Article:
Instead, Inis Tine Uisce Teoranta took the interesting step of creating an exclusive partnership with Great Northern Distillery. It’s a case of Irish whiskey’s secret giant teaming up with its greatest secret weapon, as the distillery is a superb and consistent producer without its own named brand. In fact, the name people will associate with most is that of its founder, John Teeling, the man who made history in 1987 with Cooley, the first new Irish whiskey distillery in a century, before selling it to Beam Suntory.
“For us, it was really important it wasn’t just a brand-slapping exercise, it was actually working together with a team and creating a partner,” Clancy says. “John Teeling is perfect as he knows everything there is to know about Irish whiskey. Once we get the spirit we have our own set-up and master blender to bring together the whole thing and put our stamp on it.”
A French master blender in Ireland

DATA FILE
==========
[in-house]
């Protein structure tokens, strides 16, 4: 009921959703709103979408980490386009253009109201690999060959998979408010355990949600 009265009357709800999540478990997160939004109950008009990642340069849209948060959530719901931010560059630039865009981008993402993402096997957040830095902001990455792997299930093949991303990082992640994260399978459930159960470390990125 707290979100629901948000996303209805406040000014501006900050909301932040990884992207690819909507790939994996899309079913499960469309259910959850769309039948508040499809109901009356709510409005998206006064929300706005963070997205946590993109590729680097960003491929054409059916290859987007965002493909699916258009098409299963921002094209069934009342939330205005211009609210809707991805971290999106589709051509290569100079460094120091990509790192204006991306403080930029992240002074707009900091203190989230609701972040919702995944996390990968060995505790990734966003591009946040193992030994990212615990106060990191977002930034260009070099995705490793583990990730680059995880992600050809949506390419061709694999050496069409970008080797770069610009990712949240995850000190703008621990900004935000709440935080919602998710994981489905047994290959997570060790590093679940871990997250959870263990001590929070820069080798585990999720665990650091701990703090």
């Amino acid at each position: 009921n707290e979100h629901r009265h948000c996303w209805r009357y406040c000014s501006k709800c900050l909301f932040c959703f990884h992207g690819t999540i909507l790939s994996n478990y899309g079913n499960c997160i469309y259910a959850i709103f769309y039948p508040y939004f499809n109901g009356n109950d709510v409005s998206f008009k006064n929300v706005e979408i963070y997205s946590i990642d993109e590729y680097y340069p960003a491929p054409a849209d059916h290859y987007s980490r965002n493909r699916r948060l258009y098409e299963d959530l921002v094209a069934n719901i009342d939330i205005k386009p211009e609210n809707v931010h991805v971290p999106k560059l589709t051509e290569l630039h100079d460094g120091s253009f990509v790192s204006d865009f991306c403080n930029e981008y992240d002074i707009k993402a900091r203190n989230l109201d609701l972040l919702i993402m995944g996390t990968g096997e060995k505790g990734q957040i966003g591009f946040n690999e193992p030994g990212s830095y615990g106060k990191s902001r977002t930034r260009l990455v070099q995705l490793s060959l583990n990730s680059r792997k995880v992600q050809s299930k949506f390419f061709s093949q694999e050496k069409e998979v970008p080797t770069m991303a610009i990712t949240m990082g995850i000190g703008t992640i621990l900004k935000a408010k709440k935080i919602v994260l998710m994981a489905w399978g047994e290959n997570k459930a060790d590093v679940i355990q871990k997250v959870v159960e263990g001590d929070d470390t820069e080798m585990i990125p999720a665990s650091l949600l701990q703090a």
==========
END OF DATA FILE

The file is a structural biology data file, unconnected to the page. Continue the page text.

The whiskey is made to a specific mash bill at Great Northern and from there it’s transferred to the Good Spirit Bottling ageing and blending facility, where master blender Paul Caris gets to work analysing and testing before picking the cask he deems perfect for that spirit. A Bordeaux native who cut his teeth in wine and was previously at Maison Ferrand managing Citadelle Gin and Plantation Rum, he was brought in as the brand was looking for someone appreciative of the Irish whiskey technical file but with a fresh approach and international connections.
Separate to Grace O’Malley, he’s actually turning his passion for casks into his own cooperage, buying one in Foxford in County Mayo (where Grace O’Malley is from), assisting the vast network of new brands to assist them with coopering needs.
Irish stories brought to an international audience
Lots of whiskey is not much use if you don’t know how to sell it, however. In this case, the story actually became before the spirit. Cope is from County Mayo himself and grew up on the stories of Grace O’Malley. After reading Ann Chambers’ book, he knew he had to make a whiskey brand that told her story. His aim was to root his marketing in Irish history and stories, bringing them into the 21st century with some authenticity. “When you create a brand you could spend hours within a marketing room coming up with a concept, but within Irish history, there are all these amazing tales not known by the wider world that we can bring to a larger audience that’s not the eye-diddly-eye Irish story.”